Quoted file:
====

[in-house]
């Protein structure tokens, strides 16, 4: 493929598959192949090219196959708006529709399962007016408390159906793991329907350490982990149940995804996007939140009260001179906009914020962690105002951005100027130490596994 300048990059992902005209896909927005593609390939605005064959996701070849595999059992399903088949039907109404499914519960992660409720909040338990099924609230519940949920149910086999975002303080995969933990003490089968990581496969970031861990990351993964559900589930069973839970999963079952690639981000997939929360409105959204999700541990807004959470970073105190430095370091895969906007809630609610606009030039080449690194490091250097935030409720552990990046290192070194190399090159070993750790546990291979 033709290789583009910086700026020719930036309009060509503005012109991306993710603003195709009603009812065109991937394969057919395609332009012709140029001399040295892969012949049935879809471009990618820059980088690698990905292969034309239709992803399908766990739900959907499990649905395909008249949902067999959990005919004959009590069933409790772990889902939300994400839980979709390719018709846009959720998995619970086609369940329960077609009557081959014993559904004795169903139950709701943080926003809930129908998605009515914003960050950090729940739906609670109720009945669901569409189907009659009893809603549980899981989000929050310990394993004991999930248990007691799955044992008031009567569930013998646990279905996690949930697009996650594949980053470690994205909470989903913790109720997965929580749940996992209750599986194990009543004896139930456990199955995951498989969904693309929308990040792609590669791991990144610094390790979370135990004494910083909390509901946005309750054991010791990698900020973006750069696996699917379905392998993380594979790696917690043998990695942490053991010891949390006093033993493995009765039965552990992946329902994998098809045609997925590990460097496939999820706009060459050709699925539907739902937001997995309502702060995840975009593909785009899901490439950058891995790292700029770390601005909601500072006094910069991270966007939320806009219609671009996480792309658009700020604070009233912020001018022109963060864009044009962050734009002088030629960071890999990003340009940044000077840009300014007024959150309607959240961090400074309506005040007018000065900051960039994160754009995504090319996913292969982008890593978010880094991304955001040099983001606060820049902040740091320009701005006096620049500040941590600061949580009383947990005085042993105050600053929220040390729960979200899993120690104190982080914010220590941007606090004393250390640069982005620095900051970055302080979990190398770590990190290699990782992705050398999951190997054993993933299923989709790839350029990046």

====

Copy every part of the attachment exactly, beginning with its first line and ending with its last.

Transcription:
[in-house]
């Protein structure tokens, strides 16, 4: 493929598959192949090219196959708006529709399962007016408390159906793991329907350490982990149940995804996007939140009260001179906009914020962690105002951005100027130490596994 300048990059992902005209896909927005593609390939605005064959996701070849595999059992399903088949039907109404499914519960992660409720909040338990099924609230519940949920149910086999975002303080995969933990003490089968990581496969970031861990990351993964559900589930069973839970999963079952690639981000997939929360409105959204999700541990807004959470970073105190430095370091895969906007809630609610606009030039080449690194490091250097935030409720552990990046290192070194190399090159070993750790546990291979 033709290789583009910086700026020719930036309009060509503005012109991306993710603003195709009603009812065109991937394969057919395609332009012709140029001399040295892969012949049935879809471009990618820059980088690698990905292969034309239709992803399908766990739900959907499990649905395909008249949902067999959990005919004959009590069933409790772990889902939300994400839980979709390719018709846009959720998995619970086609369940329960077609009557081959014993559904004795169903139950709701943080926003809930129908998605009515914003960050950090729940739906609670109720009945669901569409189907009659009893809603549980899981989000929050310990394993004991999930248990007691799955044992008031009567569930013998646990279905996690949930697009996650594949980053470690994205909470989903913790109720997965929580749940996992209750599986194990009543004896139930456990199955995951498989969904693309929308990040792609590669791991990144610094390790979370135990004494910083909390509901946005309750054991010791990698900020973006750069696996699917379905392998993380594979790696917690043998990695942490053991010891949390006093033993493995009765039965552990992946329902994998098809045609997925590990460097496939999820706009060459050709699925539907739902937001997995309502702060995840975009593909785009899901490439950058891995790292700029770390601005909601500072006094910069991270966007939320806009219609671009996480792309658009700020604070009233912020001018022109963060864009044009962050734009002088030629960071890999990003340009940044000077840009300014007024959150309607959240961090400074309506005040007018000065900051960039994160754009995504090319996913292969982008890593978010880094991304955001040099983001606060820049902040740091320009701005006096620049500040941590600061949580009383947990005085042993105050600053929220040390729960979200899993120690104190982080914010220590941007606090004393250390640069982005620095900051970055302080979990190398770590990190290699990782992705050398999951190997054993993933299923989709790839350029990046």